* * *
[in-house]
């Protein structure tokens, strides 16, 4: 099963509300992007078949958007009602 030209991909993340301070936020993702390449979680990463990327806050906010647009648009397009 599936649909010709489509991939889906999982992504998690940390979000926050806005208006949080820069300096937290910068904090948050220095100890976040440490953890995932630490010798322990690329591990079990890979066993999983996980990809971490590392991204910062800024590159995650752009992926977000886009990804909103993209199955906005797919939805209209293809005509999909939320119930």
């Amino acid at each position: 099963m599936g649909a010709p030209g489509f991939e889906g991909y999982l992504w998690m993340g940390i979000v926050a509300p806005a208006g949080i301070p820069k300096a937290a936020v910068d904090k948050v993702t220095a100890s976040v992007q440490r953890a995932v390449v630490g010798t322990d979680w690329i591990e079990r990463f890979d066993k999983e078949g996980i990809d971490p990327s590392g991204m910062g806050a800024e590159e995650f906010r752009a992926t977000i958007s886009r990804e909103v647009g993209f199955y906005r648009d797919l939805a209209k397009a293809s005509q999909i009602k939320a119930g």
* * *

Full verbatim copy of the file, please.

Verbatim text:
[in-house]
């Protein structure tokens, strides 16, 4: 099963509300992007078949958007009602 030209991909993340301070936020993702390449979680990463990327806050906010647009648009397009 599936649909010709489509991939889906999982992504998690940390979000926050806005208006949080820069300096937290910068904090948050220095100890976040440490953890995932630490010798322990690329591990079990890979066993999983996980990809971490590392991204910062800024590159995650752009992926977000886009990804909103993209199955906005797919939805209209293809005509999909939320119930």
């Amino acid at each position: 099963m599936g649909a010709p030209g489509f991939e889906g991909y999982l992504w998690m993340g940390i979000v926050a509300p806005a208006g949080i301070p820069k300096a937290a936020v910068d904090k948050v993702t220095a100890s976040v992007q440490r953890a995932v390449v630490g010798t322990d979680w690329i591990e079990r990463f890979d066993k999983e078949g996980i990809d971490p990327s590392g991204m910062g806050a800024e590159e995650f906010r752009a992926t977000i958007s886009r990804e909103v647009g993209f199955y906005r648009d797919l939805a209209k397009a293809s005509q999909i009602k939320a119930g």